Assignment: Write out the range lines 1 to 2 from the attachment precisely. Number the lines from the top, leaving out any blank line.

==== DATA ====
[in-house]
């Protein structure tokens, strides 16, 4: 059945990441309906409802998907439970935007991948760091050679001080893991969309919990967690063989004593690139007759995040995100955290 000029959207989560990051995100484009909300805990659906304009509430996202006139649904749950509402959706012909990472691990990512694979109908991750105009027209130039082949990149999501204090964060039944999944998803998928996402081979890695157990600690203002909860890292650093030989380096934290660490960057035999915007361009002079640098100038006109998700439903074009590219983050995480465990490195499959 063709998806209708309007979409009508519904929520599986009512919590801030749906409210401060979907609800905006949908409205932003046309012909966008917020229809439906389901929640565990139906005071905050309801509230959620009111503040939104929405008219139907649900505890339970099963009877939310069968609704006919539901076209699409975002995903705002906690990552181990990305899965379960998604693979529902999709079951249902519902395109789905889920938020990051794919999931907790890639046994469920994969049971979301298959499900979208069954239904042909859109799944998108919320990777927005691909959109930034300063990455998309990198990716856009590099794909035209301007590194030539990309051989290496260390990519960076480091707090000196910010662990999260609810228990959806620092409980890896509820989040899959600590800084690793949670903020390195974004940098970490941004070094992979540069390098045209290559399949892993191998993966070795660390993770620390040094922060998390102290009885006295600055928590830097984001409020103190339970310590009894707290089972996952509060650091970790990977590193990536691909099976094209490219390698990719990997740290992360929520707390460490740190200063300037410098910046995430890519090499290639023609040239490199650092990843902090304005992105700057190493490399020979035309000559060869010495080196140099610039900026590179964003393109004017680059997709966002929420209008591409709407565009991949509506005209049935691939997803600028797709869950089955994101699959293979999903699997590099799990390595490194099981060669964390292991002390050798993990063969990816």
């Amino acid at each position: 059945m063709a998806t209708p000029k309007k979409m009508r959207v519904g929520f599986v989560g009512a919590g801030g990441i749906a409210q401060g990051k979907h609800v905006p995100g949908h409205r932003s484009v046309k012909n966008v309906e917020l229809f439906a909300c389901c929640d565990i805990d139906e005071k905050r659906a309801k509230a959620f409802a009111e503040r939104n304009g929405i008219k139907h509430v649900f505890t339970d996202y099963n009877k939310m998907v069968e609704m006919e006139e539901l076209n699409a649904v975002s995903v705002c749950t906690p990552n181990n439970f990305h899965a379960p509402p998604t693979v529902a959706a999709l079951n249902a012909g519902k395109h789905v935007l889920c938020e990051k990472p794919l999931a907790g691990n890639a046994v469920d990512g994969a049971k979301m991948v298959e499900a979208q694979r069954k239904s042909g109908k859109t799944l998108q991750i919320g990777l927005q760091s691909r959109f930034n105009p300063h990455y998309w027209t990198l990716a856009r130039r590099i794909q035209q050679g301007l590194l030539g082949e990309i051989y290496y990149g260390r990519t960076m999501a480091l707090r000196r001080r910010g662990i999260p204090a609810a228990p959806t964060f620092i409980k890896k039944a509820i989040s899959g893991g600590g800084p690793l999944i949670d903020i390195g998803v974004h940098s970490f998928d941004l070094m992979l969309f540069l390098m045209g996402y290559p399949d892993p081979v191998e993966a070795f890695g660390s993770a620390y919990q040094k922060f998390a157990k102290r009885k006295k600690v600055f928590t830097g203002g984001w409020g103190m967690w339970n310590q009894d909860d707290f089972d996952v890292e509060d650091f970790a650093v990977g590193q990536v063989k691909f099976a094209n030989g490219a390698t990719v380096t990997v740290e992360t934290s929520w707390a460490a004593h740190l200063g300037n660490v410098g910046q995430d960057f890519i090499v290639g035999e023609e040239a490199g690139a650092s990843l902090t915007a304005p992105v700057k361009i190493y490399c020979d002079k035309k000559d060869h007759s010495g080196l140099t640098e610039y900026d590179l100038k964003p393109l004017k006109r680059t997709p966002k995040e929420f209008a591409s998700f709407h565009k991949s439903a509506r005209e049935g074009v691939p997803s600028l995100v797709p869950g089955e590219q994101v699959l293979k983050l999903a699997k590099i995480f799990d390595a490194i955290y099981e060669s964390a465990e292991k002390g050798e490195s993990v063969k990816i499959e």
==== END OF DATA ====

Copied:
[in-house]
């Protein structure tokens, strides 16, 4: 059945990441309906409802998907439970935007991948760091050679001080893991969309919990967690063989004593690139007759995040995100955290 000029959207989560990051995100484009909300805990659906304009509430996202006139649904749950509402959706012909990472691990990512694979109908991750105009027209130039082949990149999501204090964060039944999944998803998928996402081979890695157990600690203002909860890292650093030989380096934290660490960057035999915007361009002079640098100038006109998700439903074009590219983050995480465990490195499959 063709998806209708309007979409009508519904929520599986009512919590801030749906409210401060979907609800905006949908409205932003046309012909966008917020229809439906389901929640565990139906005071905050309801509230959620009111503040939104929405008219139907649900505890339970099963009877939310069968609704006919539901076209699409975002995903705002906690990552181990990305899965379960998604693979529902999709079951249902519902395109789905889920938020990051794919999931907790890639046994469920994969049971979301298959499900979208069954239904042909859109799944998108919320990777927005691909959109930034300063990455998309990198990716856009590099794909035209301007590194030539990309051989290496260390990519960076480091707090000196910010662990999260609810228990959806620092409980890896509820989040899959600590800084690793949670903020390195974004940098970490941004070094992979540069390098045209290559399949892993191998993966070795660390993770620390040094922060998390102290009885006295600055928590830097984001409020103190339970310590009894707290089972996952509060650091970790990977590193990536691909099976094209490219390698990719990997740290992360929520707390460490740190200063300037410098910046995430890519090499290639023609040239490199650092990843902090304005992105700057190493490399020979035309000559060869010495080196140099610039900026590179964003393109004017680059997709966002929420209008591409709407565009991949509506005209049935691939997803600028797709869950089955994101699959293979999903699997590099799990390595490194099981060669964390292991002390050798993990063969990816």